Converting to Black & White using the Channel Mixer in Photoshop

There are many ways to convert an image to black and white in Photoshop. In the past I’ve written about the Desaturation Adjustment Layer and also converting using Calculations (not as hard and mathematical as it might sound!). Today, I’m taking a look at a method which will produce really nice, dynamic black and white photographs. The method in question uses an adjustment layer and the channel mixer, and it’s really easy.

The Channel Mixer adjustment layer first appeared in Photoshop 5, so unless you have a VERY old version of Photoshop you will be able to convert your images with this technique.

1. Open your colour image in Photoshop.


2. Click on the Create New Adjustment Layer icon at the bottom of the Layers palette.


3. From the pop-up menu choose Channel Mixer. The Channel Mixer dialog box opens and you’ll see lots of sliders to play with!

4. Check the Monochrome box at the bottom left corner and your image will immediately be converted to black and white.

By default, when you hit the monochrome checkbox, the Red channel is set to 40%, the Green to 40% and Blue Channel is set to 20%. Most of the time, the conversion will not be the stunning black and white you want it to be, so this where we use those sliders to make our own adjustments.

In theory, many Photoshop instructors reckon that the percentage values on the sliders should add up to 100%, but the fact is, every image is different and if the numbers don’t add up on the sliders but the print looks great, what difference does it make.

6. To give the image some extra contrast, a formula that works well (devised by Photoshop master Scott Kelby) is to set the Red channel to about 75%, set the Green and Blue channels to 0% and consider this your starting point. Now drag the Green and Blue sliders to the right. You’ll see a dramatic change in the image as you drag to the right and will create a lot of extra contrast. If the highlights on the image start to look very blown out (i.e. very white), then drag the Green and Blue sliders back to the left.

The other slider to look at here is the Constant slider. This adjusts the overall brightness. In this example, I darkened the whole image down by dragging the Constant slider to the left, to a value of 5%.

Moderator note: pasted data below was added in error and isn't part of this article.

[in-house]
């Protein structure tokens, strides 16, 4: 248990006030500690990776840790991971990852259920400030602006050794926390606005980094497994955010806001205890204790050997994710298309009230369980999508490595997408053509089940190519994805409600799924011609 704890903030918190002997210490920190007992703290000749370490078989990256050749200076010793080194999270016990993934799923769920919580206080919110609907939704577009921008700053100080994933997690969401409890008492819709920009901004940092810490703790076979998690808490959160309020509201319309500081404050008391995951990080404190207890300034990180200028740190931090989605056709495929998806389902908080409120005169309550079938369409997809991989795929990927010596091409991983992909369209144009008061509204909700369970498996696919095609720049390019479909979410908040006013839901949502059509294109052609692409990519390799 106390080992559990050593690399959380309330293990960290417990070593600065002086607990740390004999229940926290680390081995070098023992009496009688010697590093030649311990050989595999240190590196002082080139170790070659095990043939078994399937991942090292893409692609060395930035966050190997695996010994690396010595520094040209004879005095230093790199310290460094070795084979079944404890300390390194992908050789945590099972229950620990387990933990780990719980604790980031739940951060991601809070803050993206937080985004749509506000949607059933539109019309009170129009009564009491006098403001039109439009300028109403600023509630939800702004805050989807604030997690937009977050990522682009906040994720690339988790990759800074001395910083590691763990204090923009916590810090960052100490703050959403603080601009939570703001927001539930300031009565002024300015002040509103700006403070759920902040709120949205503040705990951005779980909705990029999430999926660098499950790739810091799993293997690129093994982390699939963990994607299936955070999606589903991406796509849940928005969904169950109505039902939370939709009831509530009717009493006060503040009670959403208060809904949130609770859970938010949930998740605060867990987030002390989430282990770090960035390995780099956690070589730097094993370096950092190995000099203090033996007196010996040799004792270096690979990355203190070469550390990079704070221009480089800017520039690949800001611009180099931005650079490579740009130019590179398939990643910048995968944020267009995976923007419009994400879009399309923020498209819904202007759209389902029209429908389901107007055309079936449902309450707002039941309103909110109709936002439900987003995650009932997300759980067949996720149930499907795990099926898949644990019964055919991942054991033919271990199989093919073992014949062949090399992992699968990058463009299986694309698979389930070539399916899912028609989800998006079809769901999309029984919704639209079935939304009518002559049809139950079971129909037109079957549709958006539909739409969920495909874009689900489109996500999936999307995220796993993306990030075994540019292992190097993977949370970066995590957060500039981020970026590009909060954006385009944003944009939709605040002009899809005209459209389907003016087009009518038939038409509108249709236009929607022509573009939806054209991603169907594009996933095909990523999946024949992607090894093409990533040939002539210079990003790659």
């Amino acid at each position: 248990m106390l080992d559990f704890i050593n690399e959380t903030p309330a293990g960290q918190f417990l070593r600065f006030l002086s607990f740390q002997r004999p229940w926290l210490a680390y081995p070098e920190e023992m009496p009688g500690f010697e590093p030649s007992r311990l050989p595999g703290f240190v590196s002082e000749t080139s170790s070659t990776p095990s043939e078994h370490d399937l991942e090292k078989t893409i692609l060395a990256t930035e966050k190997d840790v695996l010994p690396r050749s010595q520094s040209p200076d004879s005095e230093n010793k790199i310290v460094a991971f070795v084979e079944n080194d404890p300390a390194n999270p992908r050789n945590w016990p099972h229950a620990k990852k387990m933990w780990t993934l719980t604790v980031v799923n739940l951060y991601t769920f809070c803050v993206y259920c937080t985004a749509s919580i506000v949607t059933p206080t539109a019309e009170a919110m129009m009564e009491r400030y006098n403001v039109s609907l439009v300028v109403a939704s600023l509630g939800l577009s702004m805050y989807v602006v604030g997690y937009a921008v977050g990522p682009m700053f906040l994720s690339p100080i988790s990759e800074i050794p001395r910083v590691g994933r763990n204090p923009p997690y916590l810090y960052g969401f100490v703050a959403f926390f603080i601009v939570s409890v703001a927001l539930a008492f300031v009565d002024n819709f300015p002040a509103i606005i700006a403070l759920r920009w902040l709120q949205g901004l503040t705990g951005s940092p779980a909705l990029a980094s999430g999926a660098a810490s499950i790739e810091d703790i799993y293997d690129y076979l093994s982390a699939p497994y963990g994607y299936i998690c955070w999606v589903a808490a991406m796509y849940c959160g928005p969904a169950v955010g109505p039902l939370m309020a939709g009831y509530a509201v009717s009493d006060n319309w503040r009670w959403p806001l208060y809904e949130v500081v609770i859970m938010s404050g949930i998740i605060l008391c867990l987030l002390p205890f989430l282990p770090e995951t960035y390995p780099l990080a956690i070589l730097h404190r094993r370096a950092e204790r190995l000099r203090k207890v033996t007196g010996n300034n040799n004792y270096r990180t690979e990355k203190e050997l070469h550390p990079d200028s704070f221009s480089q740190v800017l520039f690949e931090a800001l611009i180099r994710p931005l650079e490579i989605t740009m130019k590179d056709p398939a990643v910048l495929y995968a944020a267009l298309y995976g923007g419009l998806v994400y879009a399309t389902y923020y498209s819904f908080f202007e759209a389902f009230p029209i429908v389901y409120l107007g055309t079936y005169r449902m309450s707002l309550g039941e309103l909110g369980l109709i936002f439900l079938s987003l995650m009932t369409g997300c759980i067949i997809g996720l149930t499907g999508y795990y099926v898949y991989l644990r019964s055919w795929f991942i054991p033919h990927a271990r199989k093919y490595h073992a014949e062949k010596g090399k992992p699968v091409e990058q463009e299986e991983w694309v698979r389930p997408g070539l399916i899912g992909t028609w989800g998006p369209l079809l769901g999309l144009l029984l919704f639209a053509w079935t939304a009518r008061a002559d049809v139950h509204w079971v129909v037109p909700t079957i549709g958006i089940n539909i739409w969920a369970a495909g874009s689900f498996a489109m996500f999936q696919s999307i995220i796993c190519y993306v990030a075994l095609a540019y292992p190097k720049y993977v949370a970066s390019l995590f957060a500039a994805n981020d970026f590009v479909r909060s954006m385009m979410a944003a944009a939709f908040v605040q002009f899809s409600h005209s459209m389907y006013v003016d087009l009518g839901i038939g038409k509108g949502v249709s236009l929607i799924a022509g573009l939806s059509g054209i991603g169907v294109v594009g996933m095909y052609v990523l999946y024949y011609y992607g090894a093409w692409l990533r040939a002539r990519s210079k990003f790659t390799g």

When you’re happy with how your image looks click OK. You can see the values I used for this photograph below.


The best thing about working with an adjustment layer is that you’re not changing or harming ANY pixels in your image. A new layer is created and the adjustments are applied through a mask.


If you want to go back and change your black and white conversion, simply double-click on the Channel Mixer thumbnail (3 circles) on the adjustment layer and the dialog box will open again.


And that’s it! Here’s my before and after images;




  1. Tracey Grady says:

    Hi Jennifer,

    I’ve seen other tutorials for this technique before (and I’ve used the technique myself) but I think you’ve explained it very well. You’ve also allowed for some flexibility (the three settings not needing to add up to 100%) which enables designers to make better use of this method to suit the qualities of their photograph(s). This is my favoured approach to converting an image to black and white, so it’s great to see a tutorial offered here.

    Tracey Gradys last blog post..How twitter broadens my horizons

  2. Jennifer Farley says:

    Thanks Tracey. Yes the precentages not adding up to 100% is definitely good for those of us where maths is not a strong point!

  3. Baldvin Baldvinsson says:

    I find this and other tutorial here very useful. One ? How do you sharpen your photos and get rid of to much nosie.

    Kind regards

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